for the present Fall, without any incrcsiffi' trwt Kobbfry ID tllf* I*OSt OlDff by l&ttktc Prison* as his father would biiil
of tho people's taxes. Thin state of|
a
l,orl e8Sl 80Ut an
BUins
rant and rave, and attempt to make the mount of three thousand dollars which
people swallow it down that they are I had been forwarded from an Illinois Re
acting from disinterested motives, but town about :hrce months since. The
amount of money abstracted altogether,
they cannot do it. Old I-ugy Ucofucoj
isrn is at a discount in Wapello county between fifteen and twenty thousand
dollars.
It will be recollected '.hat some months
Nicht party here, it will avail nothing jince, throogh the ngency of that inde
... .. fatigable police officer, A Man I'mkerton,
wi the people outside of Oltumwa.—
of money, in one case to the a
u u csllmalcd
„fN
n^gtona a nephew
ed the affairs of the county to the most arrested oil charge of abstracting money
It might here be added, that Dennis
ton's business in the office was what is
called ''piling," that is he piled the letters
for distribution as the were taken from
the bags, and a man who stood by him
distributed them to the bags destined for
various points. Chicago being a distrib
uting office, a vast amount of matter from
the East and West is resorted here, and
is taken from bags which are not open
ed at any other point. For instance,
letters and packages from Galena,vor any
other western point destined for the East
are put into bags at Galena, which are
not opened until ihey reach here. They
are redistributed here, and the bags for
various points in which they are placed
are not opened again till they reach New
York or the points for which they are
destined. The Departmental Washing
ton of course was led to suspect, from
the fact that matter which had been
mailed at Galena and other places, and
distributed here, never reached its desti
nation, that the depredations were com
mitted in this office, and directed Mr.
Pinkerton to devote his whole attention
to ferreting out the thitf. The result
was the arrest of Denniston after a very
laborious but indefatigable investigation.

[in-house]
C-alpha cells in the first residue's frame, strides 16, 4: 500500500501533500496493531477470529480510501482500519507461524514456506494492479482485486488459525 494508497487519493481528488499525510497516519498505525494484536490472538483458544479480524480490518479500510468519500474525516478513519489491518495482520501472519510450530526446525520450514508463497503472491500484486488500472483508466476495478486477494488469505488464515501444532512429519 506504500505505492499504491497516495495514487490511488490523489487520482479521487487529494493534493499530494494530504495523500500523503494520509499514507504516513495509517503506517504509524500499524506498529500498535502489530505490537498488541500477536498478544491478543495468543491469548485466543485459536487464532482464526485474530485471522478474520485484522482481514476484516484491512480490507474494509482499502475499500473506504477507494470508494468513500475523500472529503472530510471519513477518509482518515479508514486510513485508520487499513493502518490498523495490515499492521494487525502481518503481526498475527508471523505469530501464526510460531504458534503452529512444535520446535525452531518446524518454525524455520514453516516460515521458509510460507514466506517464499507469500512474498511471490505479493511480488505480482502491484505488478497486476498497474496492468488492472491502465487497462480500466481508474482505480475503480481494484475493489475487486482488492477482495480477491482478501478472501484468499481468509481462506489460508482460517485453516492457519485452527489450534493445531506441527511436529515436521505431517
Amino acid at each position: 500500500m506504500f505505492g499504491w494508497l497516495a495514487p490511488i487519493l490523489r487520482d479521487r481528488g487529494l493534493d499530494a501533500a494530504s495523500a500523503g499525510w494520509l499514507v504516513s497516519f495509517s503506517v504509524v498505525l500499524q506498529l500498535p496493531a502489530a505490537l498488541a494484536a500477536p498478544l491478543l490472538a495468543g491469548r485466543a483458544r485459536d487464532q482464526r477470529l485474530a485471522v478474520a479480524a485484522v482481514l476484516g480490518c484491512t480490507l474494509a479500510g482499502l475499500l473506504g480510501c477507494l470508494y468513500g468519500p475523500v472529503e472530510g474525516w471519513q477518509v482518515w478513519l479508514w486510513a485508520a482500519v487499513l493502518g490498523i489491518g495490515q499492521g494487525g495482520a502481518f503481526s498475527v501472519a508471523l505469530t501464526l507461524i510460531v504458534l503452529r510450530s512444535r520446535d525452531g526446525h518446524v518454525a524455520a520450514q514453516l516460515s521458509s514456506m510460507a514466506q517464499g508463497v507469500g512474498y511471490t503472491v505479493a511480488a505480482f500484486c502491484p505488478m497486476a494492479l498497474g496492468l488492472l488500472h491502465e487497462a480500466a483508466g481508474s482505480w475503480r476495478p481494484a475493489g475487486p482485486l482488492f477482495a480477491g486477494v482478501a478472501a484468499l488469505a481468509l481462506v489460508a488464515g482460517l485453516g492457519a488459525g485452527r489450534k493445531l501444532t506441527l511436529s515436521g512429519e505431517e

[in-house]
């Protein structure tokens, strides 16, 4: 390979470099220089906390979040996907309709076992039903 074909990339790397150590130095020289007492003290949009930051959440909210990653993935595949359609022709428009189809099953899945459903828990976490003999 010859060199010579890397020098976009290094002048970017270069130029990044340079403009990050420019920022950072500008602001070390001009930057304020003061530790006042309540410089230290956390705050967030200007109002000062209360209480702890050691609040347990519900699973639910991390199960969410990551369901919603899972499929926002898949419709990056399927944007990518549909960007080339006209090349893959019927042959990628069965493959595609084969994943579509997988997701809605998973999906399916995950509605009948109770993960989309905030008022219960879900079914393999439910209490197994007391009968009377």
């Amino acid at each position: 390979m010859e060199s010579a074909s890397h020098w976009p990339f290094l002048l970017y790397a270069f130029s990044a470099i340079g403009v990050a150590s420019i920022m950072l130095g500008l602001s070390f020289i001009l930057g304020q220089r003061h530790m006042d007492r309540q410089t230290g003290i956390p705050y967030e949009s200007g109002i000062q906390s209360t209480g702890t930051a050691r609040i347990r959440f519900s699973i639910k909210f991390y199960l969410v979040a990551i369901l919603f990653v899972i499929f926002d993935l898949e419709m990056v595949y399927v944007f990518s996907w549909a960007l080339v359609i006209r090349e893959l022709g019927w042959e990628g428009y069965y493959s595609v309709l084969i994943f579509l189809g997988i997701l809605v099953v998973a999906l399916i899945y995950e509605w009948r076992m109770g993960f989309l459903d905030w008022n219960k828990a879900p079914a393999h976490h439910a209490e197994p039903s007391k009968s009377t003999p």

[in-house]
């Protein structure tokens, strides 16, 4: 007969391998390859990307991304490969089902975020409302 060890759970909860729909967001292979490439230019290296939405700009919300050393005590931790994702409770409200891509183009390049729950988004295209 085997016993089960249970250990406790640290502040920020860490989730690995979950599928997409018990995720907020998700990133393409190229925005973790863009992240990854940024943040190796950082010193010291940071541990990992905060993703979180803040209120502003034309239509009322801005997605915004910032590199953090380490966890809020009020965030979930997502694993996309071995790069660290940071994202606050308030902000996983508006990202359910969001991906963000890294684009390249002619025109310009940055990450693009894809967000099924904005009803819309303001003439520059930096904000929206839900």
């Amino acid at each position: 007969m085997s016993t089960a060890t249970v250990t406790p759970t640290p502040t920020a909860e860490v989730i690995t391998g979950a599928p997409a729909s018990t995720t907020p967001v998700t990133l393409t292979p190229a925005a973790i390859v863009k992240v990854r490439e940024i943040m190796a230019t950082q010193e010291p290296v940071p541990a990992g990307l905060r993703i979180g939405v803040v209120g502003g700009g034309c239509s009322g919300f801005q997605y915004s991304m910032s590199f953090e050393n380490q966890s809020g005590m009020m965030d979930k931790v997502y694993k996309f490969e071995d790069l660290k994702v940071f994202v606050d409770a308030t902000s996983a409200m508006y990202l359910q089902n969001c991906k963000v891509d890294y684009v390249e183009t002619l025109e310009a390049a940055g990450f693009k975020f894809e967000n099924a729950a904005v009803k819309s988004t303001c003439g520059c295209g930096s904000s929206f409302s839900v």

Having received information that his
man intended lo leave the city on Sun
day, Mr. P. proceeded to hia boarding
house on Monroe street, on Saturday
morning, and arrested Denniston, who
appeared greatly agitated. He took two
gold dollars from his vest pocket when
arrested, and threw them away, proba
bly under the impression that Mr. P.
had "spotted him" like he had his
brother, by marking a gold dollar and
placing it in a letter. Upon searching
his writing desk, $100 in gold and $35
in hills were fonnd. Six dollars was
foun] in a wallet. Behind a picture of
the Virgin Mary in bis room, between
the wooden back and the picture, $1,403
in Eastern bills were found. Behind a
picture of an Indian warrior, concealed
in the same way, were $1,000 in East
em bills. Behind a picture of "High
land levers,*' $900 was found. In a
daguerreotype of his mother, $300 was
found, viz., six $50 bills. In all the
sum found amounted to about $3,800.
A short time since the Denr.istons,
who had came to the city very poor,
purchased a valuable farm for their father,
and it is thought have been investing the
fruits of their robberies in other ways-
On Saturday, after arrest, Dertniston
owned up to the abstraction of the monej'
to the Postmaster, and to Wm. J. Brown,
Esq., the agent of the Department. He
says he never stopped to read the letters,
but tore them up, or destroyed them in
some other way as fast as he took them.
Mr. Pinkeiton desires us to say that
persons failing to receive money which
had been mailed to them, can write him,
giving date of letters, description of bills,
and the place to which the letters were
directed, lie can undertake to find no
money of which he does not get a des
cription.
Messrs. Prussitrg & Wadsworth have
identified $200 of the Rocfcford Bank,
mailed by them.
De nniston is quite illiterate, being not
mote than able to perform the duty which
was assigned him in the Post Office,
which' was reading the addresses of the
letters, and so plaeing them that the dis
tributor could see to distribute them in
their respective bags.
We learn that he told Mr. Brown that
all he wanted was to have the amount of
his bail fixed that be would never go to
$*1*™ ^0 I»OSt faster. jhim out. If that bai! is fixed at *2,500
n For soinc months back repeated com or $3,000 for an offence, the punishmen,
mai)e hc )eparl bic
ment at Washinpion to the I 'dbi Oflicc in a* it was in Ins brother's case, it may